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Archive for the ‘King Gizzard and the Lizard Wizard’ Category

[POSTPONED: October 22, 2020] King Gizzard and the Lizard Wizard / Leah Senior [rescheduled from May 22; moved to October 23, 2021]

indexI was bummed when KGATLW had to postpone a show in May. I mean, come on, Coronavirus, would certainly be over by May, right?  Well, now it’s October and things are still crazy.  I really hope they can do this again next year.

Of course, knowing them, they’ll have three more albums out by then.

I have become a huge fan of King Gizzard and the Lizard Wizard (are there any other kinds of fans of them?) since I first heard about them a few years ago.

I’m sad that I missed them on the tour just before the first time I saw them (at a smaller venue when newbies like me hadn’t heard of them yet), but I have seen them twice since.

In both cases, the band overcame somewhat unpleasant (to me) situations (obnoxious capacity crowds and unreasonable heat) to change my mind from swearing I’d never bother seeing them again (before the show), to hoping they’d come back really soon (after the show).

I’m not at all surprised that this show was postponed and they have already rescheduled the new date.  So we’re all good.  I just hope the damned air-conditioner works next time.

The last time I saw KGATLW, the two opening bands were kind of doom/psychedelic–perfect matches for KGATLW’s more recent sound.  This year’s opener is a singer named Leah Senior.

Leah Senior did the narration on KGATLW’s Murder of the Universe album.  But her music is a completely other thing.  She sings gentle folk songs with delicate guitar playing and her beautiful soft voice.

I can;t imagine how well she would go over with a rowdy KGATLW crowd and I also wonder if that means that KGATLW would play their more mellow stuff?  Nah.

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[CANCELLED: JULY 18 & 19, 2020] Sparta / Emily Davis and The Murder Police [rescheduled from May 1& 2]

indexWhen At the Drive-In broke up, they split into two bands: The Mars Volta and Sparta.  The Mars Volta went in a wild, psychedelic/prog metal direction and Sparta maintained a more tradition heavy rock sound.

I enjoyed the first Sparta albums but I hadn’t heard anything recently.  I considered going to this show because I’d heard they were really good live.

Emily Davis and The Murder Police [EDMP] are an alt-folk-punk band living in the desert southwest with an affinity for writing aggressive, introspective music.  I’ve listened to a few songs and I like what I heard–I feel they are a bit more folk-leaning, but there is a punk edge.

These newly rescheduled dates wound up conflicting with a Ministry show on the 18th.  I probably wouldn’t have had the energy for this show, so maybe when they come around again, I’ll be free.

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SOUNDTRACK: LOS BITCHOS-“Trapdoor” (2018).

trapThe first time I played this song I thought it sounded vaguely familiar.  I don’t know that I ever would have guessed that it was a cover.  But upon reading that it is a King Gizzard and the Lizard Wizard song, it absolutely makes sense.

They get the opening guitar sounds perfectly right and the lead guitar even sounds vaguely flute-like.

Of course, since the original is jam packed with words, it’s easy to not realize it’s the same song, but the melody is so great it works perfectly as an instrumental as well.

Los Bitchos keep the psychedelic feel of the song and just slow it down a bit (until the end) to make it even more dreamy.

Incidentally, I found out about Los Bitchos because their song came on right after King Gizzard’s new song on YouTube.  Good programming, there!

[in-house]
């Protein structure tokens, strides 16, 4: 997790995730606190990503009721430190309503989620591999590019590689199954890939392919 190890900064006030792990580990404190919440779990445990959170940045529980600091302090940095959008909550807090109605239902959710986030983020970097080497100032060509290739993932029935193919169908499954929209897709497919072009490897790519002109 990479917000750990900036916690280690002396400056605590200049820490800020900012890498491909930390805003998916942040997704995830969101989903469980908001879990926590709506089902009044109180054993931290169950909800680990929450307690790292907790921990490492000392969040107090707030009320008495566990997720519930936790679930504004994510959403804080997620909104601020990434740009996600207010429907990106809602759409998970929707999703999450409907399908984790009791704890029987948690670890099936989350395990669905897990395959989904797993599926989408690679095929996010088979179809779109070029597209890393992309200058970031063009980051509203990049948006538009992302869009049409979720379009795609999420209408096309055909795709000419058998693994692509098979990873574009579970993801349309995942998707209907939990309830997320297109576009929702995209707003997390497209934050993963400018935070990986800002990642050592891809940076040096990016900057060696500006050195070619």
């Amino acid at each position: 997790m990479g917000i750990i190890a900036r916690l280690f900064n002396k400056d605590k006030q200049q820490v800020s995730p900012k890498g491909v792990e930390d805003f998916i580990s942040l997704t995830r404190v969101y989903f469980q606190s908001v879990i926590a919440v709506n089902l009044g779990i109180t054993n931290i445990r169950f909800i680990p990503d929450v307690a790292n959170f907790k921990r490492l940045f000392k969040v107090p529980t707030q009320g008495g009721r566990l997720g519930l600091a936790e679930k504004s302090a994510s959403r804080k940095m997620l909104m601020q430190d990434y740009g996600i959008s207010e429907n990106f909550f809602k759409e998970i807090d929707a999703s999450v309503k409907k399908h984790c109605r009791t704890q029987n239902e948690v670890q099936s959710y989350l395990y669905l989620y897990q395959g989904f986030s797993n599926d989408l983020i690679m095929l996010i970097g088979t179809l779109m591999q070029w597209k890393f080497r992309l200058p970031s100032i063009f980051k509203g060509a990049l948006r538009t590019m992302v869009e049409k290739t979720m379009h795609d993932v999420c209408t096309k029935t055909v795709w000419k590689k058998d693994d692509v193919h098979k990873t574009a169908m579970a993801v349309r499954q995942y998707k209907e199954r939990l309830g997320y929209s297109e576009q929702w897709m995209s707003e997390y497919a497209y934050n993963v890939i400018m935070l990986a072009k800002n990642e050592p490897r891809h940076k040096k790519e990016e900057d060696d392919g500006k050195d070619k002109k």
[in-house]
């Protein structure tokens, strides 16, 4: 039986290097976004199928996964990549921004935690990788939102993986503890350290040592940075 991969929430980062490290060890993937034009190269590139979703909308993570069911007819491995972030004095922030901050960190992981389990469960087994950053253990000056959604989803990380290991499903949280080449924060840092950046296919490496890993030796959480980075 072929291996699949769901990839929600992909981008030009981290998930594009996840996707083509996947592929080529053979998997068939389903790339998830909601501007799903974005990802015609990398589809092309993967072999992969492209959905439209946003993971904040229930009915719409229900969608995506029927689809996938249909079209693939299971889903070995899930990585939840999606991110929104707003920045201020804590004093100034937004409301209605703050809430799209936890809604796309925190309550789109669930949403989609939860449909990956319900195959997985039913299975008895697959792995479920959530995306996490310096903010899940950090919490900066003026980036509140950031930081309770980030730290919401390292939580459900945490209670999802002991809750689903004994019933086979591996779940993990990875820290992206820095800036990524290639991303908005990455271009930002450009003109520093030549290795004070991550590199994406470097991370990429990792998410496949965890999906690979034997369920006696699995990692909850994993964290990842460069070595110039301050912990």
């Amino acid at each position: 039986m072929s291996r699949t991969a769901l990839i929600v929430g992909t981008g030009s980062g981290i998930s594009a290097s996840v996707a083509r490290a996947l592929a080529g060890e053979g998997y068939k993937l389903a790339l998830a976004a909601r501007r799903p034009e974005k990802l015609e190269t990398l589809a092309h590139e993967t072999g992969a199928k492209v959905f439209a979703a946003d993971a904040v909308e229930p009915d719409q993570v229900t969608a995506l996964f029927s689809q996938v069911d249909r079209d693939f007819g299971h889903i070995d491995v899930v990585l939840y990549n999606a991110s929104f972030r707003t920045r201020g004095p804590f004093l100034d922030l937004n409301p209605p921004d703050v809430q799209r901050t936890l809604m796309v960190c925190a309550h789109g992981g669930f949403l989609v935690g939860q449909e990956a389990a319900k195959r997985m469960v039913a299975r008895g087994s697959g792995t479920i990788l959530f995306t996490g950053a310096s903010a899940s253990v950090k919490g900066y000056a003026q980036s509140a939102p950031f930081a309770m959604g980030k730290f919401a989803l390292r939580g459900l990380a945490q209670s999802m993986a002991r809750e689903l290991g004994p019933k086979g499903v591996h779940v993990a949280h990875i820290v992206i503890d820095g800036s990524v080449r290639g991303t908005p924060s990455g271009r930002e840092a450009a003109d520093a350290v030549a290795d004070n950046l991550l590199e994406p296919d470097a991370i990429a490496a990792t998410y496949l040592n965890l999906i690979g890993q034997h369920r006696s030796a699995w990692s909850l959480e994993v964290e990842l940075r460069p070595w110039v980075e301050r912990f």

[READ: July 14, 2020] “My Madeleine”

This issue of the New Yorker has a series of essays called Influences.  Since I have read most of these authors and since I like to hear the story behind the story, I figured I’d read these pieces as well.

These later pieces are all about one page long.

Spark starts by saying that Marcel Proust is well-known for his Madeleine fetish.  He put the cookie to his lips and is memories flooded back.

Spark’s “Madeleine” is an empty notebook–as soon as she sees one she wants to fill it. (more…)

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SOUNDTRACK: KING GIZZARD AND THE LIZARD WIZARD-“Honey” (2020).

honeyA new King Gizzard and the Lizard Wizard song is never a surprise (few bands are as prolific) but it is always a delight.

After the seriously heavy metal of their last album and accompanying live records (I do wish they’d release a live show that’s not so heavy metal-dominated since they have such a wonderfully diverse catalog), this song drifts back to their more psychedelic sound.

Stu Mackenzie says he wrote it a few years ago.  It starts out with a middle eastern microtonal acoustic guitar (I’ve never seen an acoustic microtonal guitar).  It’s lovely melody, fluid and open.  After about a minute, the bass comes in and rumbles the song along adding a complex texture to this mostly mellow song.

Stu’s guitar is simple but has some tasty bending notes.  But since nothing is simple, there some wild drum fills and unexpected falsetto vocals.

The third part shifts gears a little with what I think is a (processed?) flute solo.  and because no KGATLW can be traditional, there’s another part in the middle that’s almost  a bass solo with a few sitar-like strummings.

It’s always exciting to get more music from KGATLW and this promises some great new stuff in the near future.

[READ: July 10, 2020] “The Constant Muse”

This issue of the New Yorker has a series of essays called Influences.  Since I have read most of these authors and since I like to hear the story behind the story, I figured I’d read these pieces as well.

Although I have never read anything by John Le Carré.  I don’t even really know what he writes–spy novels?

Anyhow, as I started this I recognized the name of his novel The Constant Gardener, although as I say I don’t know anything about it.  He says the novel follows a British diplomat as he searches for the people who killed his wife, Tessa.  The story opens with Tessa dying on the shores of Lake Tukana in northern Kenya.

When he finishes a novel, John asks where the ideas came from–a stupid question, but one he likes to ask himself.  He says he got the initial idea for this story twenty years earlier when he saw a man come into the restaurant where he was eating and begin handing out flowers to everyone–refusing to accept any money.  The proprietress gave him a glass of wine and a kiss. She told John that they call him the mad gardener.  He had suffered a great loss and he felt better handing out the flowers from his large garden. (more…)

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[POSTPONED: May 2, 2020] King Gizzard and the Lizard Wizard / Leah Senior [moved to October 22]

indexI have become a huge fan of King Gizzard and the Lizard Wizard (are there any other kinds of fans of them?) since I first heard about them a few years ago.